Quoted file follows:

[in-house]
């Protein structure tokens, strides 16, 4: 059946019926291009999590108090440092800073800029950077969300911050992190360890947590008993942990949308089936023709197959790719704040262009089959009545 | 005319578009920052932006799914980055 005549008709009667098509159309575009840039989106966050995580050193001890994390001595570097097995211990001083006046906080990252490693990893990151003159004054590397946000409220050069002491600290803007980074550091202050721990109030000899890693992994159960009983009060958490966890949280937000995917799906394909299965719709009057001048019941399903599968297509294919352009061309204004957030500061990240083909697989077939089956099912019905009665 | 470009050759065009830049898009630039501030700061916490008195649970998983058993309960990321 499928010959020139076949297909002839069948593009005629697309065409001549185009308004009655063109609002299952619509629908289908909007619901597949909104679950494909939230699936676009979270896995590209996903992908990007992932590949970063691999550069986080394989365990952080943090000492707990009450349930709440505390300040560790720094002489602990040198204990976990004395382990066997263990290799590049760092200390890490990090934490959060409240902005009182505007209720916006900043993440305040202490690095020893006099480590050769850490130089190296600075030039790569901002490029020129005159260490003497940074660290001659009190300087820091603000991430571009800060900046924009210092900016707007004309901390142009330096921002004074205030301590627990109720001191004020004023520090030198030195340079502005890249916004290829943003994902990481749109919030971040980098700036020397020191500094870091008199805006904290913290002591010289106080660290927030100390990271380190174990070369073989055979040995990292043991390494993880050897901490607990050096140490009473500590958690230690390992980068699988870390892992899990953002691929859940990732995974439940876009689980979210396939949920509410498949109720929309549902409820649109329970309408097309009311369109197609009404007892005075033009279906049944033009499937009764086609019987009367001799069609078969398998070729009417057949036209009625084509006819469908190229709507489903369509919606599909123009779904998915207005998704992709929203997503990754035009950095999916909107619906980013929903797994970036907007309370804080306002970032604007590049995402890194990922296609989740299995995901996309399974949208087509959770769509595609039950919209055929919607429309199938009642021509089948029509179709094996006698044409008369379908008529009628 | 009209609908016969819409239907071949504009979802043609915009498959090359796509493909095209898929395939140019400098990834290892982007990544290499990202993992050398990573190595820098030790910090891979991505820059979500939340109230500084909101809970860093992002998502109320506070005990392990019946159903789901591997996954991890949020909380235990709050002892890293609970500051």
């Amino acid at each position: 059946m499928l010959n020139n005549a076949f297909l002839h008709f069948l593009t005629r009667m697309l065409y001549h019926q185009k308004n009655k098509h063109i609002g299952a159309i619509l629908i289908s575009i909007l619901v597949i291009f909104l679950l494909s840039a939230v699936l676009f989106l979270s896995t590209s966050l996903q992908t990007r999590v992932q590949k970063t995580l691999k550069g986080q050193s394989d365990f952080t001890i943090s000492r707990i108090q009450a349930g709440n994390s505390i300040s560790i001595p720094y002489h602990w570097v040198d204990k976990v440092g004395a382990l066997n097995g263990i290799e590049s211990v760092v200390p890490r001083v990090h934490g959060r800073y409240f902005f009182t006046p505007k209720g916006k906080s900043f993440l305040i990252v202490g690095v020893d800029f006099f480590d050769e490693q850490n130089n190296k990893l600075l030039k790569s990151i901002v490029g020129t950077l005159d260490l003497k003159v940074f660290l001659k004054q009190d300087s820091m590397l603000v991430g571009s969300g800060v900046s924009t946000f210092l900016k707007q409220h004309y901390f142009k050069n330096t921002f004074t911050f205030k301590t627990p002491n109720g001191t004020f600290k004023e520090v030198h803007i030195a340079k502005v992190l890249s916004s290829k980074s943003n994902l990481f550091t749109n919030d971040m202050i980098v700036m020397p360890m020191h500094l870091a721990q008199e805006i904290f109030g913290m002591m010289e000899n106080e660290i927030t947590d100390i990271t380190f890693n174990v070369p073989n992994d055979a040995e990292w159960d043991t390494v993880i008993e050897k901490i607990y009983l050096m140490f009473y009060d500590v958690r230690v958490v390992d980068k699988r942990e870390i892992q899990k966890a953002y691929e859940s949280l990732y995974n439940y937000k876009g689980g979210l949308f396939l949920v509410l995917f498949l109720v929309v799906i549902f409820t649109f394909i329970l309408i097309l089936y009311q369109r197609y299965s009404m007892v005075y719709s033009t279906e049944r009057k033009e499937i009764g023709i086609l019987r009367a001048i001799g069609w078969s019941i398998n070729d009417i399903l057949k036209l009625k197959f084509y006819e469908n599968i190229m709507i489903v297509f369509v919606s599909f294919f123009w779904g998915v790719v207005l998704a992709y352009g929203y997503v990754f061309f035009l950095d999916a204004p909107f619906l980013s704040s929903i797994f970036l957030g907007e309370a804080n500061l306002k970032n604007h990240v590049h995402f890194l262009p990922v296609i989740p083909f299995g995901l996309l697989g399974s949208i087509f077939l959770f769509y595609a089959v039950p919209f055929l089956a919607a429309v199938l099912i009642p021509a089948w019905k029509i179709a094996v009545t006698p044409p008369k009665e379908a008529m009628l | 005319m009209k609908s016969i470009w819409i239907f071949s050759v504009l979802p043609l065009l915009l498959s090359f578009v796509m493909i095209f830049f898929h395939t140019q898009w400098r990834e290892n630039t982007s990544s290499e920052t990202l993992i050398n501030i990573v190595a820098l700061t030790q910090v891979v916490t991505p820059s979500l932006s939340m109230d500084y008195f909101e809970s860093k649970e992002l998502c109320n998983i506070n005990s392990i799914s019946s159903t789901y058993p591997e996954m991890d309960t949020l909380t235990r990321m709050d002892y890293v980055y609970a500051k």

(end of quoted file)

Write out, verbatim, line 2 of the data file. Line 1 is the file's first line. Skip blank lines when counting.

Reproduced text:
């Protein structure tokens, strides 16, 4: 059946019926291009999590108090440092800073800029950077969300911050992190360890947590008993942990949308089936023709197959790719704040262009089959009545 | 005319578009920052932006799914980055 005549008709009667098509159309575009840039989106966050995580050193001890994390001595570097097995211990001083006046906080990252490693990893990151003159004054590397946000409220050069002491600290803007980074550091202050721990109030000899890693992994159960009983009060958490966890949280937000995917799906394909299965719709009057001048019941399903599968297509294919352009061309204004957030500061990240083909697989077939089956099912019905009665 | 470009050759065009830049898009630039501030700061916490008195649970998983058993309960990321 499928010959020139076949297909002839069948593009005629697309065409001549185009308004009655063109609002299952619509629908289908909007619901597949909104679950494909939230699936676009979270896995590209996903992908990007992932590949970063691999550069986080394989365990952080943090000492707990009450349930709440505390300040560790720094002489602990040198204990976990004395382990066997263990290799590049760092200390890490990090934490959060409240902005009182505007209720916006900043993440305040202490690095020893006099480590050769850490130089190296600075030039790569901002490029020129005159260490003497940074660290001659009190300087820091603000991430571009800060900046924009210092900016707007004309901390142009330096921002004074205030301590627990109720001191004020004023520090030198030195340079502005890249916004290829943003994902990481749109919030971040980098700036020397020191500094870091008199805006904290913290002591010289106080660290927030100390990271380190174990070369073989055979040995990292043991390494993880050897901490607990050096140490009473500590958690230690390992980068699988870390892992899990953002691929859940990732995974439940876009689980979210396939949920509410498949109720929309549902409820649109329970309408097309009311369109197609009404007892005075033009279906049944033009499937009764086609019987009367001799069609078969398998070729009417057949036209009625084509006819469908190229709507489903369509919606599909123009779904998915207005998704992709929203997503990754035009950095999916909107619906980013929903797994970036907007309370804080306002970032604007590049995402890194990922296609989740299995995901996309399974949208087509959770769509595609039950919209055929919607429309199938009642021509089948029509179709094996006698044409008369379908008529009628 | 009209609908016969819409239907071949504009979802043609915009498959090359796509493909095209898929395939140019400098990834290892982007990544290499990202993992050398990573190595820098030790910090891979991505820059979500939340109230500084909101809970860093992002998502109320506070005990392990019946159903789901591997996954991890949020909380235990709050002892890293609970500051």